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Leading Boldly and Depending on God

Christian Leadership Allaince

By Nancy Hathaway

Back in the mid-90s, my husband Steve and I prayed that God would use us in some way. We had busy and satisfying careers, but were restless. We didn’t want to waste the rest of our lives. Looking back I can see God was changing our hearts.

Over time it became clear that he was leading us to adopt a child, an idea that terrified me, but not Steve! I wasn’t ready to fearlessly move ahead, but God spoke:

“Do not be afraid, for I am with you; I will bring your children from the east and gather you from the west… Bring my sons from afar and my daughters from the ends of the earth – everyone who is called by my name, whom I created for my glory, whom I formed and made.” (Isa. 43:5–7)

Soon I had an opportunity to take a mission trip to Ukraine. After visiting several orphanages and learning about the orphan situation there, I realized this is where we would adopt our child. We asked God to put it “directly in front of us,” and he did.

In 2001 we flew to Ukraine to adopt our first daughter. Nine months later we made a second trip to adopt a second daughter, and three months later a third! In the course of one year, we adopted three older girls. God truly blessed us. Our lives were now richer and a bit more hectic!

Although we were joyful to have our precious girls, I couldn’t forget the kids left behind! My heart broke thinking about so many great kids who begged us to find them a family. What would become of them? I was determined to do something. Initially I advocated for adoption, and we were blessed to watch many orphans’ lives change forever through adoption. As great as that was, my heart broke for the kids who would never be adopted. That’s most of them. They would age out of the system and end up on the streets, in prison, prostitution or worse.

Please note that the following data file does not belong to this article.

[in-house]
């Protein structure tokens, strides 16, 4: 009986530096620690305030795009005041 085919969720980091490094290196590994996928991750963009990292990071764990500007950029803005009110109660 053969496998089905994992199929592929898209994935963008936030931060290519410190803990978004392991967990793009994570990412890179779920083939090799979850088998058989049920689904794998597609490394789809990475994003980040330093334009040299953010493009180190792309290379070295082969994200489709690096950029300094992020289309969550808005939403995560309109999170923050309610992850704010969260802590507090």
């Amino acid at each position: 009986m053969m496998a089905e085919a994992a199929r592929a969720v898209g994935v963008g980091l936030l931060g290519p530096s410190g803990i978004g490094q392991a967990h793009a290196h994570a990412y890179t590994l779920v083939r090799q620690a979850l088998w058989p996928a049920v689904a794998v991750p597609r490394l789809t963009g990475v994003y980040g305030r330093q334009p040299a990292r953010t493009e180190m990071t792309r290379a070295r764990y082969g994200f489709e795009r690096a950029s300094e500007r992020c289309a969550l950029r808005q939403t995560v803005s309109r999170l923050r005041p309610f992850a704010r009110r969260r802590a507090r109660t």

I had a vision of a small, family-like home where orphaned youth could learn to live in a family and walk with Christ. It took several years and much prayer before the vision became a reality, but in 2008 we opened our first house. Today we have seven transition homes for orphaned teens in southeastern Ukraine. We have been blessed to see many kids come through our homes and go on to lead productive lives.

When I look back, I have no doubt that God led us all the way. He has taught me many lessons through this journey. Here are a few:

1.   Listen to his leading.

Is there passion I can’t shake? Is it in line with God’s values and consistent with our mission? He is directing me.

2.  Step out in faith.

I often look for the “safe” path. But God doesn’t work like that. He sometimes says boldly “go.”

3.  Be patient and wait.

When God isn’t saying anything, he is asking me to be still. Often things didn’t make sense, but in time the reason for waiting became clear.

4.  Don’t compare our ministry to others.

Ministries do not necessarily follow similar paths. The timetable for our ministry may be very different from another’s.

5.  Do things God’s way: Give!

Certainly the funds we receive are spent on our mission — providing for orphans. But the principle of giving needs to be in all we do. So we give to other ministries also, not just our own.

6.  It’s not ministry without sacrifice.

Is there a sacrificial element to what we are doing? Steve and I decided to make a personal sacrifice, and we haven’t looked back. God has blessed the ministry and us.

7.  Don’t give up.

There were times I felt like giving up. Ministry can be tough. Don’t quit.

8.  Pray! Pray! Pray!

Whether it is finances, or personnel, or direction, or threats of war, we can’t do this without God!

When we stepped out in faith to start Heart for Orphans, the task seemed daunting. We felt like we were in over our heads. That was a good thing because we had to lean on Christ and learn the meaning of 2 Corinthians 12:9a, which says: “My grace is sufficient for you, for my power is made perfect in weakness.”


Nancy Hathaway is founder/director of Heart for Oprhans, a ministry that operates small, family-style transition homes in Ukraine for orphans from ages 16 to 22. This article is an excerpt from the 2014 Fall edition of Outcomes Magazine.

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